Posts Tagged ‘Bristol Virginia’

Va. Legislators OK Funding for Amtrak Expansion Project

March 5, 2021

Virginia legislators have approved a budget that includes $83.5 million to extend Amtrak service to the New River Valley and the Blacksburg-Christiansburg area.

The figure is a compromise between the $50 million originally approved by the House of Delegates and $137 million approved by the Senate.

As part of the project, a study will be conducted to consider extending Amtrak service to Bristol on the Virginia-Tennessee border.

The state is negotiating with Norfolk Southern on a contract to host the train.

Virginia Governor Supports Extending Amtrak to Bristol But Says It Won’t be Happening in the Near Future

January 11, 2020

Virginia Gov. Ralph Northam is supportive of expanding Amtrak service to Bristol, Virginia, but said it won’t be happening anytime soon.

Northam has proposed a $3.7 billion passenger rail expansion plan that includes increased Amtrak service but does not superficially mention extending existing service to Bristol.

The city of nearly 18,000 on the border with Tennessee, which also has a city named Bristol, has been seeking for a decade to get intercity rail passenger service.

Bristol has not had scheduled rail passenger service since 1971.

“I’m very interested in that topic [passenger rail],” Northam told the editorial board of the Bristol Herald Courier.

“We have a significant logjam between Virginia and Maryland,” he said in reference to the span over the Potomac River between Virginia and Washington.

“The Long Bridge, right now, there are only two tracks so all the rail that travels along the East Coast has to come across the Long Bridge, and it is a true logjam.”

The Virginia passenger expansion plan includes funding to build new bridge for the use of passenger trains.

Virginia transportation officials have said there can be no Amtrak expansion in the state until the crossing of Potomac is increased.

Another stumbling block has been the refusal of host railroad Norfolk Southern to continue talking about the use of its tracks for service to Bristol.

A 2019 study said track improvements costing an estimated $30 million are needed on NS tracks between Bristol and Roanoke, Virginia.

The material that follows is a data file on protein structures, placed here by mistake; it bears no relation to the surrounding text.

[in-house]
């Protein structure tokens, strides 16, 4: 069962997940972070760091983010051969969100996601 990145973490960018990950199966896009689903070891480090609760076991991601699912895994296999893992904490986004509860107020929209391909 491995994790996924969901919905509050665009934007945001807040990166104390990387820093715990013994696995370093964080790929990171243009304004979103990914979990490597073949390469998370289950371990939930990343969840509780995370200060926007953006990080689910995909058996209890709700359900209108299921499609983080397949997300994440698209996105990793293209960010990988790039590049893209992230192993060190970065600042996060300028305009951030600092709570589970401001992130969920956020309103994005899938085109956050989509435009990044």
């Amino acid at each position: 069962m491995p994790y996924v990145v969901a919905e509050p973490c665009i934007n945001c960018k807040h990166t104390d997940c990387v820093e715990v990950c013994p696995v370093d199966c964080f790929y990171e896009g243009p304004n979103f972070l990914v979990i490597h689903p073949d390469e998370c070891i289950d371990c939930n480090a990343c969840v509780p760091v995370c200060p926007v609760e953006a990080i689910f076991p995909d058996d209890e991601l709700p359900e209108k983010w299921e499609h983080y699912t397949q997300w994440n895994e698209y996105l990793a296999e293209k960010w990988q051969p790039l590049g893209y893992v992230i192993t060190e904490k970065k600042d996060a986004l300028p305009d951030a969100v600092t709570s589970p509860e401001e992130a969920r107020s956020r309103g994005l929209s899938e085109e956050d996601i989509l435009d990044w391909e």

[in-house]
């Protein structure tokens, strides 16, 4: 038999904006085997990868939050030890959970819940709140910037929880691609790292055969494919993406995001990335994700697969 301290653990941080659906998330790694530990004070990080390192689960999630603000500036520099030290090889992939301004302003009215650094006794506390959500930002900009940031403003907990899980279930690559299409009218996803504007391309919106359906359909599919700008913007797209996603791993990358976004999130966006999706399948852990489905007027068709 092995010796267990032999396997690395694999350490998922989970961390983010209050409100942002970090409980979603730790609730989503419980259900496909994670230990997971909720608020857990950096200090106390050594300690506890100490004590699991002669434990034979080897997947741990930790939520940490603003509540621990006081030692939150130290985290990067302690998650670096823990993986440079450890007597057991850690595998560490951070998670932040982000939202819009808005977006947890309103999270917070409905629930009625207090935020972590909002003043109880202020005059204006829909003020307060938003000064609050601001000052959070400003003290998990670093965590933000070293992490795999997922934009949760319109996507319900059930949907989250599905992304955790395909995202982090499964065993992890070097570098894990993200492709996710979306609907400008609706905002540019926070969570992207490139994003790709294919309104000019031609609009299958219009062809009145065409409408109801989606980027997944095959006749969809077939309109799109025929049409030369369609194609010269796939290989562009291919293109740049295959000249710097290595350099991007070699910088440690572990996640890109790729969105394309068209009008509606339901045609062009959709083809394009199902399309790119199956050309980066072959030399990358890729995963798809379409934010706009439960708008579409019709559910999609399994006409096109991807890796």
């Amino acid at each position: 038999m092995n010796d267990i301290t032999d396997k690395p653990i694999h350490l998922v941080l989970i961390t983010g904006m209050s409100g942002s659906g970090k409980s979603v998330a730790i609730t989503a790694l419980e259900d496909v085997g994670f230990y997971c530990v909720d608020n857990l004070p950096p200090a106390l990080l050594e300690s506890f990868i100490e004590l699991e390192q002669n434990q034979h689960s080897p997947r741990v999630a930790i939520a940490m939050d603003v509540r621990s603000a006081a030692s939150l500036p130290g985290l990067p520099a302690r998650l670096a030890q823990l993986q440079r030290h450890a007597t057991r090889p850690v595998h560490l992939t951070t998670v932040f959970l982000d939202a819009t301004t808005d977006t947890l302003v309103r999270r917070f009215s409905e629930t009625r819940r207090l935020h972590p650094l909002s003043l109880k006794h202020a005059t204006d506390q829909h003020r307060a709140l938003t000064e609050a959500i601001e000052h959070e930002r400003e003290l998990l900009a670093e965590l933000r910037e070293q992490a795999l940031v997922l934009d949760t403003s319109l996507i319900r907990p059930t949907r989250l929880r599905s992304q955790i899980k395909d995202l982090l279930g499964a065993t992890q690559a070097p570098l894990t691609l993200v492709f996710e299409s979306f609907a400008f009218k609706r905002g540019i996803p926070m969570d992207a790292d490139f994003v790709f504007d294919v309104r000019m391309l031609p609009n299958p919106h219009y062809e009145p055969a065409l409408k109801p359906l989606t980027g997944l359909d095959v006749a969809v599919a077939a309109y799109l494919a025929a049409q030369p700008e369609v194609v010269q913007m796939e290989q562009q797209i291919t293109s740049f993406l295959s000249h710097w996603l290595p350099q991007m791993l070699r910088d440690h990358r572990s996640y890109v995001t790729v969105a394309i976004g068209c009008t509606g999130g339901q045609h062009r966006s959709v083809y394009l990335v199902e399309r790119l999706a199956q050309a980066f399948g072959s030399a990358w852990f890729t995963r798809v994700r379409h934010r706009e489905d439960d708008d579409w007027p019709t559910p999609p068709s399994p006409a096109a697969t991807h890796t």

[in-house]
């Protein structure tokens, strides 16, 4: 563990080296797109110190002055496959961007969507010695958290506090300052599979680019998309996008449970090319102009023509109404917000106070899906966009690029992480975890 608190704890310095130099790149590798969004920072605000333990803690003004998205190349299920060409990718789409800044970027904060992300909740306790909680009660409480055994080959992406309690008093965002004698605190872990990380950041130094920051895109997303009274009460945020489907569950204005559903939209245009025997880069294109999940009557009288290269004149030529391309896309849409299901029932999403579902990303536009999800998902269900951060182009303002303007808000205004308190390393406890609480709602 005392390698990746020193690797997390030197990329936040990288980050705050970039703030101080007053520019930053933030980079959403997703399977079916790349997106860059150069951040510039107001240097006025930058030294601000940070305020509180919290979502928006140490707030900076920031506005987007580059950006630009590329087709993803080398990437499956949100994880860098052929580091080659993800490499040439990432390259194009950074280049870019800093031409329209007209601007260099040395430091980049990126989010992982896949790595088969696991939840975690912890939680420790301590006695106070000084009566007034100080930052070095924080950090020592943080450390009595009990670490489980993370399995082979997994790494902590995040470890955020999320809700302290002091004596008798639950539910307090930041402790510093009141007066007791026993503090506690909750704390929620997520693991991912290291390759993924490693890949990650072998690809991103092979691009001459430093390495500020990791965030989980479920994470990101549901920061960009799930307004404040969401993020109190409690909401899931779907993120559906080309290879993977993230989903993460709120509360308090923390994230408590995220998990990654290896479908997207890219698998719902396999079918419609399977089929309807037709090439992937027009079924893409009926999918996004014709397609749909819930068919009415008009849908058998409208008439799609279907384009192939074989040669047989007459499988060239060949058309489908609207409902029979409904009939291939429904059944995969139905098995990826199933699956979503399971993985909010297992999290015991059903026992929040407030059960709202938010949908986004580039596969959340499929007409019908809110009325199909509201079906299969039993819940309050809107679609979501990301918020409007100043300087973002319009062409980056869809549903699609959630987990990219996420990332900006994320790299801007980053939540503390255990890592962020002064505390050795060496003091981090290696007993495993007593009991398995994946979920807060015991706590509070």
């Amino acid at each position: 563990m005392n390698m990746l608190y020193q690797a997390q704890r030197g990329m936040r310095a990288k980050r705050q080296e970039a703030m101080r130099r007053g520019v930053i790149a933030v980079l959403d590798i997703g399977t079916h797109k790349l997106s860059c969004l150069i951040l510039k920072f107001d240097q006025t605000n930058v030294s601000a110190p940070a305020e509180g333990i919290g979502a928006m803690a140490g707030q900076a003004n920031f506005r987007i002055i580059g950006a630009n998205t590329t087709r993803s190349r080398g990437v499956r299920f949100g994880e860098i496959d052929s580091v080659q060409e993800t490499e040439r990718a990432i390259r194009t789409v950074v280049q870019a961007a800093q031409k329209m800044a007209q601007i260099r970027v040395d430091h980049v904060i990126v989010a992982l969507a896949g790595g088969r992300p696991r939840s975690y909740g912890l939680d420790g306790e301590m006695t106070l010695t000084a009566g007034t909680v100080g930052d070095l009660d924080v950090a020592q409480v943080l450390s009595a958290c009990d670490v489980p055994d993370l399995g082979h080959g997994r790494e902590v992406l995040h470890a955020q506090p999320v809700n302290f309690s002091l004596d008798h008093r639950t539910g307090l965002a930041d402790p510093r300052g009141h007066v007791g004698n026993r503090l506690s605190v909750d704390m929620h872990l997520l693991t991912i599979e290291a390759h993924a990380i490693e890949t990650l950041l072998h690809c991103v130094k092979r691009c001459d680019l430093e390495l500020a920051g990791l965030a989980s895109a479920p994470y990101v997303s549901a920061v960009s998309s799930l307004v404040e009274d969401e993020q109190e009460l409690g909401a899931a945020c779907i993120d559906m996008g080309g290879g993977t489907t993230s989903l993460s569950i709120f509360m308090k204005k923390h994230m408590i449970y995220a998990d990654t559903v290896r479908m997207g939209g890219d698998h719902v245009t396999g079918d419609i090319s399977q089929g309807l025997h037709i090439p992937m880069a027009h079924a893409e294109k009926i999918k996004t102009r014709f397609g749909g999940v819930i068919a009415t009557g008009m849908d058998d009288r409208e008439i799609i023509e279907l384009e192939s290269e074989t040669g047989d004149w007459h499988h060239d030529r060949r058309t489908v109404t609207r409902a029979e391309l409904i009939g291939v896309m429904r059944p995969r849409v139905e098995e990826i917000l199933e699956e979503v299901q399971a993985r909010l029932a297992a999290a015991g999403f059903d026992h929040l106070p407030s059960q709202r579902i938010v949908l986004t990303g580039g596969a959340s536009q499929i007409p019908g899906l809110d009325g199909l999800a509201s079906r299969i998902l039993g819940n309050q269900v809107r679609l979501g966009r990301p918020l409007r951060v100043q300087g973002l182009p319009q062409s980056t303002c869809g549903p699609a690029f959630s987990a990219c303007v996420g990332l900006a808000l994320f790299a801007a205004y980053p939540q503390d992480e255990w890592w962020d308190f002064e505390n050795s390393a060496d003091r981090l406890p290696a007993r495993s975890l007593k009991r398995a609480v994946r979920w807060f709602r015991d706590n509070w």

NS indicated at the time that it withdrew from the talks that it was preoccupied with a restructuring of its freight network, an initiative known as Top21.

Service to Bristol would likely be an extension of an existing Amtrak Northeast Regional train that now originates and terminates in Roanoke.

Northam said he sees Amtrak expansion to Bristol as beneficial.

“It will really open up the Southwest for business opportunities but also for tourism,” he said. “It’s a beautiful area of Virginia, you have great tourist attractions.

Northam said Virginia needs to talk with surrounding states, including Tennessee, about working together to expand passenger rail service.

He described extending Amtrak service to Bristol as a “logical step.”
Virginia is also eyeing bringing Amtrak service to to Hampton and to Christiansburg and Blacksburg.

The governor said expansion to Bristol or other cities won’t happen overnight.

A May 2019 Community Transportation Association of America predicted that extending Amtrak service to Bristol could draw 23,600 annual riders from a Bristol stop, 16,800 at Wytheville and 40,200 at Christiansburg.

Virginia Plan Doesn’t Specify Expansion to Bristol

January 2, 2020

Amtrak and the state of Virginia made a big splash recently with their announcement of an agreement that included host railroad CSX about a $3.7 billion plan that will lead to expanded rail passenger service.

But it is not clear if that also includes a proposal to extend Northeast Regional Service to Bristol, Virginia.

The plan as announced said nothing about expanding Amtrak service to Bristol.

The City of Bristol and the Bristol Chamber of Commerce have been working in recent years to seek to get Amtrak service extended from its current terminus in Roanoke, Virginia.

“We are very pleased to see that passenger rail in Virginia continues to be a part of an ongoing conversation and budgetary priorities,” said Beth Rhinehart, president and CEO of the Bristol Chamber.

“We were, however, disappointed that an extension to and through Bristol was not included in the recent report from the governor’s office.”

She said extending rail passenger service to Bristol and into Tennessee, “would make a huge positive impact on the economies of these communities and a great alternative for travel — for both business and leisure travelers across the Commonwealth.”

A study released last May by the Community Transportation Association of America predicted that extending Amtrak service to Bristol would draw 23,600 annual riders from Bristol, 16,800 at Wytheville and 40,200 at Christiansburg.

Roanoke, which serves 97,600 riders annually, would likely lose about 8,400 annually if the other stops are added.

Amtrak figures show patronage between Lynchburg/Roanoke and Washington increased by 7.1 percent during fiscal 2019, from 206,000 to nearly 221,000.

A major stumbling block to the extension to Bristol has been the lack of cooperation from host railroad Norfolk Southern.

The freight carrier withdrew in late 2018 from negotiations with the state and Amtrak to use its tracks between Roanoke and Bristol.

At the time, NS said it wanted to focus on other aspects of its business most notably its shift to the precision scheduled railroading operating model.

A study found that $30 million in track improvements would be needed to enable passenger service between Bristol and Roanoke.

Another hurdle, which the recent Virginia expansion plan does address, was a moratorium on passenger rail expansion due to capacity constraints on the Long Bridge over the Potomac River between Virginia and Washington.

The agreement with CSX and Amtrak that Virginia has reached calls for construction of a passenger-only bridge over the Potomac.

Although service to Bristol was not specifically mentioned in the announcement of the pact with CSX and Amtrak, a statement issued by Virginia Gov. Ralph Northam referenced unspecified future expansion of passenger rail service.